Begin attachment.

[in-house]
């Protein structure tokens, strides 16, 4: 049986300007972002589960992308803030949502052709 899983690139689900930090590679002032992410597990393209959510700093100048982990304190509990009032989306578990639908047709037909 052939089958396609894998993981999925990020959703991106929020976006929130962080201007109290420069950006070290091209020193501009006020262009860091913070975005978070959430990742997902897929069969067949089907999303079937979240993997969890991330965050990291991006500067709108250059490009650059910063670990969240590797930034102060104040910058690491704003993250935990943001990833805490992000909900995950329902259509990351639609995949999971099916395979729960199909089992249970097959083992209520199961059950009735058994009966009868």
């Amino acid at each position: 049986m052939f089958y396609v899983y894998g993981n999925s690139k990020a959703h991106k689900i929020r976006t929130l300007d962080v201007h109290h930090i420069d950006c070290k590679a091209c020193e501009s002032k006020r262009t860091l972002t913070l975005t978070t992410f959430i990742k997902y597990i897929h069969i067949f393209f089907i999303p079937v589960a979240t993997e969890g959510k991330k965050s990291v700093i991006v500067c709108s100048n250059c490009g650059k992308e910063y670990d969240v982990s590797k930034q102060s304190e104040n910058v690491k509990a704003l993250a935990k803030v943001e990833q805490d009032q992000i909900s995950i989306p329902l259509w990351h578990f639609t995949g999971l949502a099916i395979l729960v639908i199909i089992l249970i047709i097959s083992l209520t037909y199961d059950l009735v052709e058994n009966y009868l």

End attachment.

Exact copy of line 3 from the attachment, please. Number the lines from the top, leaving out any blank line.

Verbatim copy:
């Amino acid at each position: 049986m052939f089958y396609v899983y894998g993981n999925s690139k990020a959703h991106k689900i929020r976006t929130l300007d962080v201007h109290h930090i420069d950006c070290k590679a091209c020193e501009s002032k006020r262009t860091l972002t913070l975005t978070t992410f959430i990742k997902y597990i897929h069969i067949f393209f089907i999303p079937v589960a979240t993997e969890g959510k991330k965050s990291v700093i991006v500067c709108s100048n250059c490009g650059k992308e910063y670990d969240v982990s590797k930034q102060s304190e104040n910058v690491k509990a704003l993250a935990k803030v943001e990833q805490d009032q992000i909900s995950i989306p329902l259509w990351h578990f639609t995949g999971l949502a099916i395979l729960v639908i199909i089992l249970i047709i097959s083992l209520t037909y199961d059950l009735v052709e058994n009966y009868l």